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Excessive Noise (NSW)

Neighbourhood disputes can arise in relation to a range of everyday matters. One common problem is excessive noise caused by or coming from the property of a neighbour. If your neighbour is making excessive noise and you cannot resolve the problem by talking to them, there are a number of measures that you may need to consider taking.

Offensive noise

Offensive noise is noise that is harmful to persons outside the property it is coming from or that interferes unreasonably with the comfort or rest of a person outside of the place it is coming from.

This may be because of the level of the noise, its nature or quality or the time it is made.

Excessive noise caused by animals

Noise caused by barking dogs is regulated by the Companion Animals Act. Under that act, a dog or cat is a nuisance if it persistently makes noise that interferes with the peace, comfort or convenience of another person.

Pet owners may be issued with fines for having an animal that is a nuisance.

Noise Control Orders

Section 264 provides that a Noise Control Order can be made to prohibit a person from carrying out a specific activity on premises or from using a specific article on the premises in such a way that causes noise in excess of a certain level.

A person who is given a noise control order may be required to pay any reasonable costs incurred by the authority in the course of monitoring compliance with the notice.

It is an offence, punishable by a fine of up to $30,000 for an individual or $60,000 for a corporation, to contravene a noise control order.

Noise Abatement Orders

A noise abatement order is an order of the Local Court requiring the person responsible for excessive noise to stop making the noise for as long as the order remains in force.

To apply for a Noise Abatement Order, you must fill in a form, file it with your Local Court (ad pay the filing fee) and serve a copy on your neighbour. You will then need to attend court for a mention. If your neighbour opposes the application, the matter will be listed for a hearing. At the hearing, you will need to call evidence to convince the court that the order is needed.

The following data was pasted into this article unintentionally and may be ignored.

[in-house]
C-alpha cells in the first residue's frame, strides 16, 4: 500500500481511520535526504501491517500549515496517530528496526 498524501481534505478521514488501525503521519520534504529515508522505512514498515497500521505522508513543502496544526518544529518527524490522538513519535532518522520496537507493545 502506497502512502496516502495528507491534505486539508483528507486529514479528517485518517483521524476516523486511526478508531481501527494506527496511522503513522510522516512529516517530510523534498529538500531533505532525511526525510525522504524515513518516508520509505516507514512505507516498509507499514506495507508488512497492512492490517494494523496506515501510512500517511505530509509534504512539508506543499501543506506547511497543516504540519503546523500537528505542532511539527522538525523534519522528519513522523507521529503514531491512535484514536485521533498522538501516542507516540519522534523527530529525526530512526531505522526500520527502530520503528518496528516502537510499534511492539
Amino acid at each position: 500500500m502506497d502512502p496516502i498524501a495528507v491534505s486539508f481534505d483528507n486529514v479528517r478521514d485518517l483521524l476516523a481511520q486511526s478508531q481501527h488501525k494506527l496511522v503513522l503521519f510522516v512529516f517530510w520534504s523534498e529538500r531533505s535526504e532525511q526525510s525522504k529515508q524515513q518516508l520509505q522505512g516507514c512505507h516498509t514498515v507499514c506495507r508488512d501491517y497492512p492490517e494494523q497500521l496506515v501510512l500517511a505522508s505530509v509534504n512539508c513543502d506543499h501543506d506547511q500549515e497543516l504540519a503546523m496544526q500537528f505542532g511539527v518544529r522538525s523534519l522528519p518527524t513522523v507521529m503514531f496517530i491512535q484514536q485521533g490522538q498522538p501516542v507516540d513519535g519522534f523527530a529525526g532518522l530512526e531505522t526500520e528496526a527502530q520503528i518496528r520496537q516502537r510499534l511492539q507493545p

If the court is satisfied on the balance of probabilities that the alleged offensive noise exists or is likely to recur, it can make an order:

  • That the respondent abate the offensive noise;
  • That the respondent prevent the offensive noise from recurring.

It is an offence, punishable by a fine of up to 30 penalty units, to contravene a noise abatement order.

Noise Abatement Directions

Under Section 276, a police officer may issue a noise abatement direction where it appears that offensive noise is being emitted from premises. The direction may be:

  • That the occupier of the premises cause the offensive noise to cease; or
  • That any person who is making or contributing to the noise stop doing so.

It is an offence, punishable by a fine of up to 30 penalty units, to contravene a noise abatement direction.

Police powers

The police have the power to enter premises after the issue of a warrant, where they believe that excessive noise is being emitted.

Where a noise abatement direction is being contravened, the police may seize any equipment being used to contravene the direction. Police may only do this after giving a warning that the equipment may be seized if the noise continues. Seized equipment must be returned or released within 28 days.

Other criminal offences

Under the Protection of the Environment Operations Act, there are also several criminal offences relating to causing noise pollution. These are selling articles that emit noise in excess of the prescribed level (Section 136) and selling articles that are required to be fitted with noise control equipment, but are not so fitted (Section 137). Both of these offences carry a maximum fine of $250,000 for an individual or $1,000,000 for a corporation.

If you require legal advice or representation in relation to a neighbourhood dispute or in any other legal matter, please contact Go To Court Lawyers.


Fernanda Dahlstrom

Fernanda Dahlstrom has a Bachelor of Laws, a Bachelor of Arts, a Master of Arts and a Graduate Diploma in Legal Practice. She practised law for eight years, working in criminal defence, child protection, domestic violence and family law in the Northern Territory and Queensland.

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